Mortgage holders brace for rates decision

·3-min read

The Reserve Bank of Australia's September cash rate decision will dominate the week's economic news alongside economic growth figures due midweek.

There will be a few key data releases before the central bank's board meets on Tuesday, including business indicators for the June quarter from the Australian Bureau of Statistics.

Melbourne Institute's monthly inflation gauge and ANZ's job advertisements report will also be released on Monday.

On Tuesday, mortgage holders will be eyeing the official cash rate decision nervously, with another hike broadly expected.

Most economists and analysts - 23 out of the 36 questioned by Finder - predict a 50 basis point hike.

This will take the cash rate to 2.35 per cent.

However, the bulk of experts - 25 out of 36 - also expect the September hike to be followed by a hold in October.

The survey comes as the Greens call on the Reserve Bank to pause any interest rate rises until after the October budget to put pressure on the government to limit inflation by tackling corporate profits and providing cost-of-living relief.

"This is not the 1970s. We have a profit-price spiral, not a wage-price spiral," Greens economy spokesman Nick McKim said in a statement on Sunday.

"Instead of jawboning down wages, (RBA governor) Philip Lowe should be jawboning down corporate profits and heaping pressure on the government to do something about (inflation)."

While the central bank has warned of more hikes to come, some economy-watchers have predicted the bank will pause its aggressive tightening next month to see how the market is responding.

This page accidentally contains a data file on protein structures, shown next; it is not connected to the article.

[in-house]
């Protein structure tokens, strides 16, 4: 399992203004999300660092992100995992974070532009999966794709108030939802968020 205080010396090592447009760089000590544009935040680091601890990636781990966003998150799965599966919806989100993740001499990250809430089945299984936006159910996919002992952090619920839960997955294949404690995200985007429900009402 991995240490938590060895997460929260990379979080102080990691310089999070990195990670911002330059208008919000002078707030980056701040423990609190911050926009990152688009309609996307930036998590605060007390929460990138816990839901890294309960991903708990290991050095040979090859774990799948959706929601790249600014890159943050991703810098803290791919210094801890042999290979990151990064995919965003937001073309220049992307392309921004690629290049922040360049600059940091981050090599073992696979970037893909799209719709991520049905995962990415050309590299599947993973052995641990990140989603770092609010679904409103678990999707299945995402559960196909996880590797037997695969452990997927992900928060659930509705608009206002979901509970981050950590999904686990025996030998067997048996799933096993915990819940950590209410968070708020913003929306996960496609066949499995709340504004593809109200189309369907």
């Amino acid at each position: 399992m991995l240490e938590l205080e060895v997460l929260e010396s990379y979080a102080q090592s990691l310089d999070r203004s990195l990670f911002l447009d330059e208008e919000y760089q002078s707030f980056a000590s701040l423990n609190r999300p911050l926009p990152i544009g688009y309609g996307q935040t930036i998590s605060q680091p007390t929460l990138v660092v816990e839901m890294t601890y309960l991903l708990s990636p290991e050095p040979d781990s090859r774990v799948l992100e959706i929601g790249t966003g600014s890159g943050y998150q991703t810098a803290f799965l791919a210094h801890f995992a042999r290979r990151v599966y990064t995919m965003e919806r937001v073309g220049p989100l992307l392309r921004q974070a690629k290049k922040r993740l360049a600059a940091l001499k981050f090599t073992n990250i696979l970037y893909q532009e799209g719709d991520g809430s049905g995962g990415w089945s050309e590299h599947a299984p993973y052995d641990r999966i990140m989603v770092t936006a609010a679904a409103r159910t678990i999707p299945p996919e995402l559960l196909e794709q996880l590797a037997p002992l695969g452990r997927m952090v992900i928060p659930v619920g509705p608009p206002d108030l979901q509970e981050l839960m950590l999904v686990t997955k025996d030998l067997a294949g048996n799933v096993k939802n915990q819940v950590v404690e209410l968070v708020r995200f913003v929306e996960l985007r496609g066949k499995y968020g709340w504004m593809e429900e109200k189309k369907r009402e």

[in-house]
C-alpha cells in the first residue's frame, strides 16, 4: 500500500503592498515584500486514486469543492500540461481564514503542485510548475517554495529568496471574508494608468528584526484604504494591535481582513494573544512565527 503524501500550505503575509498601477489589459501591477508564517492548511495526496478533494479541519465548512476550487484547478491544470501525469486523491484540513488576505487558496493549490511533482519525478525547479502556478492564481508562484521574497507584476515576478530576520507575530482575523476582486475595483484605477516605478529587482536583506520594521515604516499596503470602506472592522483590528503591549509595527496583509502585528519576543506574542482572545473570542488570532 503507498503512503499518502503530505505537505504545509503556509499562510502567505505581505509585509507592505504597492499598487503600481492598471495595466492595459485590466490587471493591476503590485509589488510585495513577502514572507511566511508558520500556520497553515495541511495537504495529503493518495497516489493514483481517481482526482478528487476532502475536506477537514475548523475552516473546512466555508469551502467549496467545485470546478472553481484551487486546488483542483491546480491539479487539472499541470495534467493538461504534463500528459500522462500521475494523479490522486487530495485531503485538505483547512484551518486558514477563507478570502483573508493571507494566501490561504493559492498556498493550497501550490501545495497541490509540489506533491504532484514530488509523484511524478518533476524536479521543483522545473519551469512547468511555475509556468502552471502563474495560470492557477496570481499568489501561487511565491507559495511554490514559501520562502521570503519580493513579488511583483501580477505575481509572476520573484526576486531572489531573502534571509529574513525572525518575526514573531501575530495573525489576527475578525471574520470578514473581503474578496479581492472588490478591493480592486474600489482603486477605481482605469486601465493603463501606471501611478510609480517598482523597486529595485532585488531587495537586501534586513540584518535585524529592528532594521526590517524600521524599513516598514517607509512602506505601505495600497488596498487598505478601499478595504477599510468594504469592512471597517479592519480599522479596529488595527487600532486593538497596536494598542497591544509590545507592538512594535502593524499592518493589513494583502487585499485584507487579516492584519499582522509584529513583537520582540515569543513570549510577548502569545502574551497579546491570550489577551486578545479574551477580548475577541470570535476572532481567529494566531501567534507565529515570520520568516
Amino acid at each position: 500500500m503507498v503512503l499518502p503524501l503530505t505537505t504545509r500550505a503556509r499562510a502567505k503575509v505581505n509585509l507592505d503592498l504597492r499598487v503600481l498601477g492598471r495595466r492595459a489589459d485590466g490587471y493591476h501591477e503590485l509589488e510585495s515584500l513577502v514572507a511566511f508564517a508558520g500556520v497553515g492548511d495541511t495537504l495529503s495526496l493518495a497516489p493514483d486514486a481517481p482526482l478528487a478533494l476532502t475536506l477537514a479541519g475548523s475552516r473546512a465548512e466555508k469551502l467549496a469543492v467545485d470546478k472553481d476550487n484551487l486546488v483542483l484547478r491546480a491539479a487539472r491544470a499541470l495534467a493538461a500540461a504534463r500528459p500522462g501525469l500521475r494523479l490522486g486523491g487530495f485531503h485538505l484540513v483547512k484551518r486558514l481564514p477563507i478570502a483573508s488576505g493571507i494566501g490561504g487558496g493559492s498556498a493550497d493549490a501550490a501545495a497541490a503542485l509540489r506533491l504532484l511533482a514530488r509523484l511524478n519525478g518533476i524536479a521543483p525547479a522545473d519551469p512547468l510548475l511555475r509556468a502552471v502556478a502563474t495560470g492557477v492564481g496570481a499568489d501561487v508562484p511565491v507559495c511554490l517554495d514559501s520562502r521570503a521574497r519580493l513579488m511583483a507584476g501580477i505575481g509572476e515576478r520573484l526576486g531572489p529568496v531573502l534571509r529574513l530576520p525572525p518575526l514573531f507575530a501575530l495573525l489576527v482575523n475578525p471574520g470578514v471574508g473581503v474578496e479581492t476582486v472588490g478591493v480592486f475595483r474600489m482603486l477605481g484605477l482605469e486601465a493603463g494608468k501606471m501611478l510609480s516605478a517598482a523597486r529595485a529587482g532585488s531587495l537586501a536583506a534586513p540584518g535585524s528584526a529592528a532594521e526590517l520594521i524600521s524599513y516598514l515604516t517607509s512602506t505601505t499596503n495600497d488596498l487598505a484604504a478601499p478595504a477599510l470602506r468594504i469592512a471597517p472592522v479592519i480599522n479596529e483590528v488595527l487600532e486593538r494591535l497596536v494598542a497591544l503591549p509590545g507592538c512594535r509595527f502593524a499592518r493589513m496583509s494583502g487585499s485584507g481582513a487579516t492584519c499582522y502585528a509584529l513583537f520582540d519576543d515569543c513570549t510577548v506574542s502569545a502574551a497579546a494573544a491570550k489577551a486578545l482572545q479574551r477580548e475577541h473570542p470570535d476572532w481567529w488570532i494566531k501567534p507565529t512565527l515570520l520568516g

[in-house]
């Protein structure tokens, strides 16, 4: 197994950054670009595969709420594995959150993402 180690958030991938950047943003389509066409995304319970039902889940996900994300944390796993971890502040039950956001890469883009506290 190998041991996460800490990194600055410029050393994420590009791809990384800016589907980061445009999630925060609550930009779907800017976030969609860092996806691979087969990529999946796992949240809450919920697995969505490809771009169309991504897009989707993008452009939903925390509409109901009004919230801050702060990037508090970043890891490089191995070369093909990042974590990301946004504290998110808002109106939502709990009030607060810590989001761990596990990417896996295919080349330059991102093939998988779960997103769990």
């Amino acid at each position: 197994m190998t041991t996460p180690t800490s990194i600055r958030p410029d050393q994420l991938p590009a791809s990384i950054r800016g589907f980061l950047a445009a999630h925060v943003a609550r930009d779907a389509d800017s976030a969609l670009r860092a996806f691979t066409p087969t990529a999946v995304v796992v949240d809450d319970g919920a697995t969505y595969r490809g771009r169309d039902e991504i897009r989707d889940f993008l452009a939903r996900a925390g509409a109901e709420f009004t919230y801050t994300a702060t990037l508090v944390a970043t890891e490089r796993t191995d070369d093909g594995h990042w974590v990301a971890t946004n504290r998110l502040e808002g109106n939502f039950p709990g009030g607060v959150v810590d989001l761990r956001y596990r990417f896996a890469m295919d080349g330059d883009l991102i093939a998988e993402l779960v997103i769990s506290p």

"The rate increases in recent months are yet to be fully felt by the market so we believe there's a case for the Reserve Bank to take stock of the impacts to date," Laing+Simmons director Leanne Pilkington said.

The ABS will release its national accounts report, which includes the key gross domestic product numbers, for the June quarter on Wednesday.

Commonwealth Bank economists are predicting the economy to have grown by 0.8 per cent in the quarter, while NAB's chief economist Alan Oster expects a 0.7 per cent quarterly increase.

On Thursday, the RBA's Lowe will deliver a speech on the economic outlook and monetary policy at the Anika Foundation in Sydney.

The ABS will also release trade data as well as payroll jobs figures.

At the end of the week, the National Skills Commission will provide a preliminary update on job vacancies for the month.

The national statistics bureau will also release "monthly business turnover indicator" data on Friday.

Meanwhile, the Australian stock exchange is expected to open lower on Monday after Wall Street ended down on Friday amid ongoing worries about the European gas crisis.

The US S&P 500 lost 1.06 per cent to end at 3,925.62 points, while the Nasdaq Composite lost 1.31 per cent to close at 11,631.01. The Dow Jones Industrial Average fell 1.03 per cent to 31,329.19.

US markets are closed on Monday for the Labor Day holiday.

On the local market, the Australian Securities Exchange September SPI200 futures contract fell 16 points to 6792 points, pointing to a softer trading start to the week.

On Friday, the benchmark S&P/ASX200 index finished at 6828.7, down 0.25 per cent, while the broader All Ordinaries dropped 0.33 per cent to 7056.3.